“A wonderful collection of stories in Andy Wells’s Queer as Old Folk.” – The Times

Reviews

Also last night, a wonderful collection of stories in Andy Wells’s Queer as Old Folk on Channel 4. Alan and Jimmy, for example, were about to get married after 43 years together but had never kissed because Jimmy’s mother had told him that’s how you got diseases. Then there was Roger and Ian, 39 years separating them, touring Ian’s stripper act to hen parties. Moving, funny and candid – and Alan finally kissed Jimmy after they exchanged vows.

This frank documentary explores the present-day lives and relationships of gay men who came of age when homosexuality was still illegal before 1967. ‘Forty years ago,’ it begins, ‘Britain was in the grip of a sexual revolution, but only if you were straight. Before 1967, gay men could be imprisoned for having sex. While some gay men have always lived their lives openly, others had the best of both worlds: marriage with gay sex on the side. . . It’s taken 40 years, but at last the revolution is reaching the men who are now as queer as folk.’

Having established its theme, the programme goes on to interweave remarkably intimate portraits of individuals who have lived through the bad, oppressive times, enduring all the cruel abuse and prejudice that went with them, and emerged finally into a more liberal Britain.

It’s shocking too, on account of the insights it provides into male homosexual life. For example there’s the voracious sexual appetite – ‘In the last two weeks I’ve had sex 100 times with at least 70 different people and in the past two years the total must be 800 – 1,000’ – admitted to casually by 58-year-old Clive (above, far right), who came out to his wife two years ago. ‘I knew when I got married,’ he says, ‘that I had that within me. But the whole of society was saying it was wrong, the whole of society expected you to get married, produce children etc. That’s what my parents wanted.’

We also meet 73-year-old Alan. At 27, he was left heartbroken after the break-up of his first long-term relationship. But then he met Jimmy, and 40 years on they are still together, and now that the law’s changed, they can finally get married.
There are other examples here of gay men who made choices about their sex lives and sexual identities before 1967, and for several decades simply lived with the consequences of these choices. A stark reminder of the harm closed, frightened minds can do.

Queer As Old Folk (Channel 4) looked at various older gay men who had experienced life in Britain before and after the legislation that finally decriminalised their sexual orientation just 40 years ago.

Roger, 64, is a former headmaster who lived a double life until he divorced his wife (who knew about his other inclinations – “It didn’t seem to be an issue with her”) and is now civilly partnered with 25-year-old former pupil Ian. Ian looks like Michelangelo’s David, which is lucky as he works as a stripper. Roger acts as his manager, largely because there are not many other people Ian trusts to wrap an elastic band round his penis to maintain that all-important professional erection, or remove it backstage after the show. Greater love hath no man than that he will let another wield the scissors quite so near his genitals.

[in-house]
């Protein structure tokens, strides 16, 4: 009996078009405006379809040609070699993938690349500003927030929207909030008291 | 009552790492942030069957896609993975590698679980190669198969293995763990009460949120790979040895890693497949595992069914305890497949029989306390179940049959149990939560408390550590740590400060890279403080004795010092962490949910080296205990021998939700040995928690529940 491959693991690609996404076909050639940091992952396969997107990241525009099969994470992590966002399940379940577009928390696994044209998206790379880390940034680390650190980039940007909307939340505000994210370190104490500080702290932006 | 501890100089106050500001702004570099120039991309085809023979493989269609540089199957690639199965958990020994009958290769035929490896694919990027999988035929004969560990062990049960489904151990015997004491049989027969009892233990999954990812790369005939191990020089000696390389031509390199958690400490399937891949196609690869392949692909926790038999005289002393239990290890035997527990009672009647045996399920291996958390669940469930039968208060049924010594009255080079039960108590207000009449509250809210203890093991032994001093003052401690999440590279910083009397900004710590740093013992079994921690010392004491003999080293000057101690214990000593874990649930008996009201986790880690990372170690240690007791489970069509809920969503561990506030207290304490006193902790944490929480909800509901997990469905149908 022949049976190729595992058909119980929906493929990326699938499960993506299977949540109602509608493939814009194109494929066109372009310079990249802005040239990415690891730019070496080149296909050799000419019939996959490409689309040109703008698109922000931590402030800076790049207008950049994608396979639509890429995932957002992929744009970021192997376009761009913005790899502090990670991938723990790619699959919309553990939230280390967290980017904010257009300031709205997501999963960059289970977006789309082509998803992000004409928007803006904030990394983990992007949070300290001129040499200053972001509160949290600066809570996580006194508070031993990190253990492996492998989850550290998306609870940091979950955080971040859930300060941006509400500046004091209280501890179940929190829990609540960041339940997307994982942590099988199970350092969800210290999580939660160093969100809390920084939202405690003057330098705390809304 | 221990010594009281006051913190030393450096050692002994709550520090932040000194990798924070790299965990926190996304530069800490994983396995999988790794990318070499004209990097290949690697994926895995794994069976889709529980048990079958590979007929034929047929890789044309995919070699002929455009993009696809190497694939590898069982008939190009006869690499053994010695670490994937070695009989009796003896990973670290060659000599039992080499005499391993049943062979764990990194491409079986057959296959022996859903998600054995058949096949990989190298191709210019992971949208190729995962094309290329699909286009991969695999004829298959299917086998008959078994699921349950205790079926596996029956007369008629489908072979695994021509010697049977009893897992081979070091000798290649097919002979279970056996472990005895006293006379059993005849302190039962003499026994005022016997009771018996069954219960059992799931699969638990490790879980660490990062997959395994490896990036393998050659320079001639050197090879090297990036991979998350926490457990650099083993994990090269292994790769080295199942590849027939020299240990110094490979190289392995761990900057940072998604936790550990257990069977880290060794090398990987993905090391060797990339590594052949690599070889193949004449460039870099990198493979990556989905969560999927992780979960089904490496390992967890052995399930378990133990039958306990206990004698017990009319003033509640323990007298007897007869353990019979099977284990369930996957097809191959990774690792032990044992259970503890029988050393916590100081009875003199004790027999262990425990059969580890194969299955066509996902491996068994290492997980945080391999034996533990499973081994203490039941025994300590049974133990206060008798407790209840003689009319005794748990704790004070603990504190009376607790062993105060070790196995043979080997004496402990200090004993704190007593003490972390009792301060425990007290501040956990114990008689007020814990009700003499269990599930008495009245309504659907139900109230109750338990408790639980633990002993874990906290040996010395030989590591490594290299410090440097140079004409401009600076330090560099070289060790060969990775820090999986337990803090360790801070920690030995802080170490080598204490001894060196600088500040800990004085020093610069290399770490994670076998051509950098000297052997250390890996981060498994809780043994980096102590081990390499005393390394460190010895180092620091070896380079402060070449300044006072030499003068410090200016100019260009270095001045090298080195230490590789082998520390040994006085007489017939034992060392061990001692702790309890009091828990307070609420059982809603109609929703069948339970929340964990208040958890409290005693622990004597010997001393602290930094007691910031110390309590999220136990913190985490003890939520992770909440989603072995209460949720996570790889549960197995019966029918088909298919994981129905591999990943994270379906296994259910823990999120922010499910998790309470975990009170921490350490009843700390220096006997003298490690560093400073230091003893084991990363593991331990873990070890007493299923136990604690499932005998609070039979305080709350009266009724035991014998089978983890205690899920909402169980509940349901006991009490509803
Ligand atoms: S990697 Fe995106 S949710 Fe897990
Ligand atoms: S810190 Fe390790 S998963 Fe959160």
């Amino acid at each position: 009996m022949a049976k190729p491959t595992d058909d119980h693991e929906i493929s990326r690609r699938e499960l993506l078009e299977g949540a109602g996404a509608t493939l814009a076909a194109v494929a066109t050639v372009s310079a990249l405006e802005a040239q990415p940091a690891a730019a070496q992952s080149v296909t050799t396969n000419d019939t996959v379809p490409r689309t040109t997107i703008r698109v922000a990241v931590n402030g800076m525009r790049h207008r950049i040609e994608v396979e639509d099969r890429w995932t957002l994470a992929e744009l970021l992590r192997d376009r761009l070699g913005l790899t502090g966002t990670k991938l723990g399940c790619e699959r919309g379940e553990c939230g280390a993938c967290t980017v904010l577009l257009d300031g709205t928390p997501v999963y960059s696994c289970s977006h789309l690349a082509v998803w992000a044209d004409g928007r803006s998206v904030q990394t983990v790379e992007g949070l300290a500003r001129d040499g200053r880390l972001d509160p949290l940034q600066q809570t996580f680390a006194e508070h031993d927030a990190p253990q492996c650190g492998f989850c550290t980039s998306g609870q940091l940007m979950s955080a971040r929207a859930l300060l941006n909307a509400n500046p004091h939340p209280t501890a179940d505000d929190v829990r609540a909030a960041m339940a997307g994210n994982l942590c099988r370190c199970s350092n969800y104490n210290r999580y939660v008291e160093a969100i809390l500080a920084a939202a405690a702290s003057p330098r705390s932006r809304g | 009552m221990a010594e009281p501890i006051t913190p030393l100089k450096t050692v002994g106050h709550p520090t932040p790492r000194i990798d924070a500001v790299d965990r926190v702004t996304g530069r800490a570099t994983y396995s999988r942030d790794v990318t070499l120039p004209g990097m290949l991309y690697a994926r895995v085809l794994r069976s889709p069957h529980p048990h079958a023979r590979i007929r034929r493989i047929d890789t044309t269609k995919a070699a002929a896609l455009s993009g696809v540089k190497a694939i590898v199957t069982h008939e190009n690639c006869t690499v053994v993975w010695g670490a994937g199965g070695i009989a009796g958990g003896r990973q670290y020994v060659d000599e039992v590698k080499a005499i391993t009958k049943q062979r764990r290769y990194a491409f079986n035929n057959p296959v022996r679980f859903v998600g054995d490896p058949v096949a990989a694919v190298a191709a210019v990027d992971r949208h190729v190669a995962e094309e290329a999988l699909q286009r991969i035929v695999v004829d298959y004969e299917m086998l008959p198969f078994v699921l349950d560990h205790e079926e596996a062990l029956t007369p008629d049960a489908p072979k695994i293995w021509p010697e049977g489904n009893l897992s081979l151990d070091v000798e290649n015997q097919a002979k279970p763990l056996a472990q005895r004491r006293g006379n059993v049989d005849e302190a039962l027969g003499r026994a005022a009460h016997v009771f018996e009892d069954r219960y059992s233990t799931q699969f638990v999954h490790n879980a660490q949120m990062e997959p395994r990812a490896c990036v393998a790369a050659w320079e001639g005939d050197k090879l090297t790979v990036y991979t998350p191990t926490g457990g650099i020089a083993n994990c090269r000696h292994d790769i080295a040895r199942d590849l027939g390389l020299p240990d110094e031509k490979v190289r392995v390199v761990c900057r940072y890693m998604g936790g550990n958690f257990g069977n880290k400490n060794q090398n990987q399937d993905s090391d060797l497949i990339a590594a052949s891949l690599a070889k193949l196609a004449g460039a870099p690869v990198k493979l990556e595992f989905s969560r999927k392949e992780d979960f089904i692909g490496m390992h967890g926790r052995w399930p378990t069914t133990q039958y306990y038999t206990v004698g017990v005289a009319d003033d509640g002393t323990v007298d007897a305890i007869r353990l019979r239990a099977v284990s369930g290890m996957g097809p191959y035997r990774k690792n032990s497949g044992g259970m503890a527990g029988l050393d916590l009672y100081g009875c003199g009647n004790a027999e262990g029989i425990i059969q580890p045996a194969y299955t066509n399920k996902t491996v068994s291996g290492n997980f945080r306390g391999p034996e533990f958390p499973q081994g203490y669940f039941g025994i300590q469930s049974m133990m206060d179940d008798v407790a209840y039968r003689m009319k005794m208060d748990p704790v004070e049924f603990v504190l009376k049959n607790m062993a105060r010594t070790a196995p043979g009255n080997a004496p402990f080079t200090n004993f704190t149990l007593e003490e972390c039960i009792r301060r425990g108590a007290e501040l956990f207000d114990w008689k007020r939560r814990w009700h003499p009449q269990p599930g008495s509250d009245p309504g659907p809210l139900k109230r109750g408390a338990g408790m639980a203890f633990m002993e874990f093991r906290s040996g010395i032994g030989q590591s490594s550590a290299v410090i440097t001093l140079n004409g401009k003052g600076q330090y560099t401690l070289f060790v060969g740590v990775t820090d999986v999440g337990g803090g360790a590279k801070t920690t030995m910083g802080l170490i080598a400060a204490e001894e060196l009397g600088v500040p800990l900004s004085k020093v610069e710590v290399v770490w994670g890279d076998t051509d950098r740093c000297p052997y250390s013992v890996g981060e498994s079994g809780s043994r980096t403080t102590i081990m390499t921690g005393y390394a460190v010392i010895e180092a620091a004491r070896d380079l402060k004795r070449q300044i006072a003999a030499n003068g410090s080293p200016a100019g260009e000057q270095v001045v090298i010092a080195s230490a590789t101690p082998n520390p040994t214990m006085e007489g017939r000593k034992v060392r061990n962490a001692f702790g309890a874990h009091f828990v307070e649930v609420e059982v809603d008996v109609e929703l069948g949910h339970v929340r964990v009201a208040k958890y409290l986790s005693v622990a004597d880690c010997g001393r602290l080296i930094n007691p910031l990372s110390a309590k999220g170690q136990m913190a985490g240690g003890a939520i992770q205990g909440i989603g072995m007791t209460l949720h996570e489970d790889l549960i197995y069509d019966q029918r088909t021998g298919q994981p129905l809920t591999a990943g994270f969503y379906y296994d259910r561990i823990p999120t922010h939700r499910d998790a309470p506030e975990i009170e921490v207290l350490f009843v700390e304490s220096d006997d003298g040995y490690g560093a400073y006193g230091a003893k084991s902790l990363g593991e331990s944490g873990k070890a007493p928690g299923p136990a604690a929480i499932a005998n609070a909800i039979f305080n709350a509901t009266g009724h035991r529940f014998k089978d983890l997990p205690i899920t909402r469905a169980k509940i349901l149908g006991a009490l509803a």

Clive only came out to himself and his wife two years ago, at the age of 56. Since then, he has been enjoying the teenage experimentation he didn’t have first time round. So far, he’s dropped eight stone (gone is the need for comfort eating), had sex with about 1,000 men and is looking for a flat of his own. As well as the exuberance of a teenager suddenly alive to a world of possibilities once denied him, there is the selfishness of the adolescent about Clive. He is still living in the marital home while he does his making up for lost time, and his wife declined to take part in the programme. And although he does tearfully acknowledge her generosity, you do notice that he’s still not moving out.

Alan and Jimmy, both in their 70s, have been together for 43 years. Alan’s “wonderful mother” always accepted her son, and he has been openly gay all his life. But he was a fortunate exception. They lost a lot of closeted friends to suicide in the unforgiving 1950s. But now they are getting married in Tenerife. “Silly old sod,” said Alan, as Jimmy pottered round the house they have shared for 25 years. “I wouldn’t swap him for anyone else. I’ll never stop loving him.” They donned their wedding suits. “Come on my flower,” said Jimmy. And they stepped out into the Spanish sunshine.

Intimate stories from gay men who made choices about their sexual identities before legislation in 1967, and how they (and in some cases their wives and children) lived with the consequences. Seventy-three-year-old Alan came out in his teens. His mum said it was ok to be gay as long as he was in love and “didn’t kiss on the lips”. He and his partner Jimmy have been together for 40 years, and now that the law’s changed, they can finally get married. A touching and honest film that adds another important chapter to the narrative of gay Britain.

Not many heterosexual men over 40, I would judge, are wholly comfortable with homosexuality. It feels too short a time, from poof jokes to gay acceptance: still ineradicably in the lower levels of the mind are the stereotypes of the family, playground and pub. Cut in young, these grooves – if covered with the masking tape of liberal attitude – are embedded deeper than reason.